According to the International Data Corporation (IDC
) Worldwide Quarterly Server Virtualization Tracker
, 18.2% of all new servers shipped in the fourth quarter of 2009 (4Q09) were virtualized, an increase from 15.2% in 4Q08. New server shipments virtualized in 4Q09 increased year over year for the first time in 2009 to 352,533 units, as customers came out of the economic downturn with a "virtualize first" mentality. Yet, new server shipments virtualized for the total of 2009 declined 5% from 2008. Virtualized server end user spending declined 2% year over year in 4Q09 and 14% for all of 2009 to $15.2 billion.
Worldwide virtualization software revenue for all CPU types declined 10% year over year in 4Q09 to $447 million, thanks primarily to economic pressures and an increasingly competitive marketplace. Virtualization licenses increased 13% year over year and 21% sequentially in the quarter but declined 7% for all of 2009.
"The recovery in server spending is being led by x86 systems where virtualization continues to remain a top priority," said Matt Eastwood, group vice president of Enterprise Platforms at IDC. "IDC sees virtualization as a critical evolutionary step in the journey to the private cloud. Customers are quickly moving beyond the core hypervisor and focusing on mobility, self-provisioning, and metering & chargeback capabilities. As a result, IDC believes that automation tools increasingly represent the battleground in determining the winners and losers in a marketplace which is rapidly reshaping itself."
Server Virtualization Maturity Signals Changing Behaviors and Buying Intentions
"Over the last year we have seen widespread adoption of virtualization in both mature and emerging regions," said Michelle Bailey, research vice president of Datacenter Trends at IDC. "The recession affected datacenters across all geographies and consequently many organizations leveraged the consolidation benefits of virtual machine technology to lower short-term capital costs. Looking ahead, the most successful vendors in the virtualization market will be those that can automate the management of an ever-escalating installed base of virtual machines as well as provide a platform for long-term innovation that enables customers to continuously make improvements to their operations. Virtual server sprawl is already a reality for many IT organizations and we expect that 2010 will be a tipping point in the adoption of new management tools and IT policies."
Overall New Server Shipments Virtualized Market Standings, by Vendor
Hewlett-Packard held onto its number 1 spot for worldwide new server shipments virtualized with 38% market share for the quarter, increasing 26% year over year in 4Q09. Dell's market share declined to 26% from 29% last quarter despite a solid 17% year-over-year increase in 4Q09. IBM remained in the third position with 16% market share in 4Q09 on very strong growth of 37% year over year.
For 2009, Hewlett-Packard maintained 38% market share, while declining 2% from 2008. Dell's market share decreased 1% to 28% in 2009 and IBM was third with 15% market share. IBM was the only vendor with positive growth in 2009, increasing 1%.
x86 Virtualization License Market Standings, by Virtualization Platform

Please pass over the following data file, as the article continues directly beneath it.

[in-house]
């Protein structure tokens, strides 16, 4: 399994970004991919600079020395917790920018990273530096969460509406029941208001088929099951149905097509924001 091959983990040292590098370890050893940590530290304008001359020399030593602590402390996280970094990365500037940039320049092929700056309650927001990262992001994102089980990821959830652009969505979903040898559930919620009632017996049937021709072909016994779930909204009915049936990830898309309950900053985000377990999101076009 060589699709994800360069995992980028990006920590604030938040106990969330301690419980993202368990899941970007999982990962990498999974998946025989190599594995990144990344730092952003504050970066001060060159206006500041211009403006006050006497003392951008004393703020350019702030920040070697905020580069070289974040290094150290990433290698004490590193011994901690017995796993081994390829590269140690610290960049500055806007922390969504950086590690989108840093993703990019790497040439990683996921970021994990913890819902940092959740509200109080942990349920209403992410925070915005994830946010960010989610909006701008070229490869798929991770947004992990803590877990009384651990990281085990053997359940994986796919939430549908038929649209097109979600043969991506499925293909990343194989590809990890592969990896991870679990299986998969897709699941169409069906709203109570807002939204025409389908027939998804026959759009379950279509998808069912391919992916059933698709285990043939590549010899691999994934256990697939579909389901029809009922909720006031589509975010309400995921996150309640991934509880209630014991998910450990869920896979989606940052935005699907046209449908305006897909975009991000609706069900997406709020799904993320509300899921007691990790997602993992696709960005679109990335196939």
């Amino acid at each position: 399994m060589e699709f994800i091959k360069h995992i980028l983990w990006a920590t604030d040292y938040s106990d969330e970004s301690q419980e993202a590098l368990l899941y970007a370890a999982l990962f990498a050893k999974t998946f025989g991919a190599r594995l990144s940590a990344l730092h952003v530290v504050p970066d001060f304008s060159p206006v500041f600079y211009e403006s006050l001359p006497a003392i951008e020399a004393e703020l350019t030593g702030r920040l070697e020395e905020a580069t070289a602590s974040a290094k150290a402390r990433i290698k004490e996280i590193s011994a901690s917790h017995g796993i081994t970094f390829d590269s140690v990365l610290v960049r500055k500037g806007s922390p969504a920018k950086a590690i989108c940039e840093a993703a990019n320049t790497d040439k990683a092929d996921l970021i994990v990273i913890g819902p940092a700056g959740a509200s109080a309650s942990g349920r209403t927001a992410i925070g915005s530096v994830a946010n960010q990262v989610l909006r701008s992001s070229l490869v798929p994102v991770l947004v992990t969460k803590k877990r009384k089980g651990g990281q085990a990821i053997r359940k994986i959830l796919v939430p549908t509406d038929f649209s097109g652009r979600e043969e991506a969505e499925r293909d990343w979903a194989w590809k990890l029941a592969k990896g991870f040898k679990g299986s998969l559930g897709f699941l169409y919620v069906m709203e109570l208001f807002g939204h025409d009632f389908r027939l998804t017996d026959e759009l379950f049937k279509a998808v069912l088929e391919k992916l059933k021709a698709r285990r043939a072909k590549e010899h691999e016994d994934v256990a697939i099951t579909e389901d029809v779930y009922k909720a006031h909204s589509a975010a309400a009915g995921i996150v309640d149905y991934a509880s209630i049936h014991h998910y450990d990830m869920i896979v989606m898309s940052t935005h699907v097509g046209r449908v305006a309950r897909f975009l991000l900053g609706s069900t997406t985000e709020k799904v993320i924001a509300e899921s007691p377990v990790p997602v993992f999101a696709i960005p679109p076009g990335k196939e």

VMware ESX continues to be the number 1 virtualization platform with total licenses increasing 19% year over year in 4Q09. VMware Server continues to be the number 2 virtualization platform despite declining 9% year over year. Microsoft Hyper-V continued its ascent, capturing the third highest market share by growing 215% year over year, albeit off a small base. Meanwhile, Virtual Server 2005, with the fourth largest share, continued its depreciation with year-over-year licenses declining 29%. Citrix XenServer also showed impressive year-over-year growth of 290% and rounded out the top 5, coming off its third quarter of offering the product for free with certain management functionality. XenServer's sequential growth was a relatively modest 25%.
"2009 was a rough year for all vendors in IT, but the fourth quarter showed that end users are still hungry for virtualization software," said Brett Waldman, senior research analyst for Software Appliances and Virtualization at IDC. "Virtualization is no longer the cool, unproven technology that people are looking into for quick cost savings. It has matured into an integral piece of the IT infrastructure as companies move towards virtualization 3.0 and cloud computing."
IDC's Server Virtualization Taxonomy
Virtualization license is a unit count that represents customer usage of a virtualization platform in terms of instances deployed into production. For example, production usage of one installation of VMware ESX would be considered one virtualization license. New server shipments virtualized maps the amount of virtualization platform shipments that are sold directly by the hardware vendors. Virtualized server end user spending represents the hardware revenue of new server shipments virtualized. Virtualization software revenue represents the software revenue associated with virtualization platform sales.
IDC's Worldwide Quarterly Server Virtualization Tracker is a quantitative tool for analyzing the global server market on a quarterly basis. The Tracker includes quarterly virtualization license shipments, new server shipments virtualized, virtualized server revenue and virtualization software revenue, segmented by region, cpu type, vendor, form factor, sockets, virtualization platform, and primary guest operating system.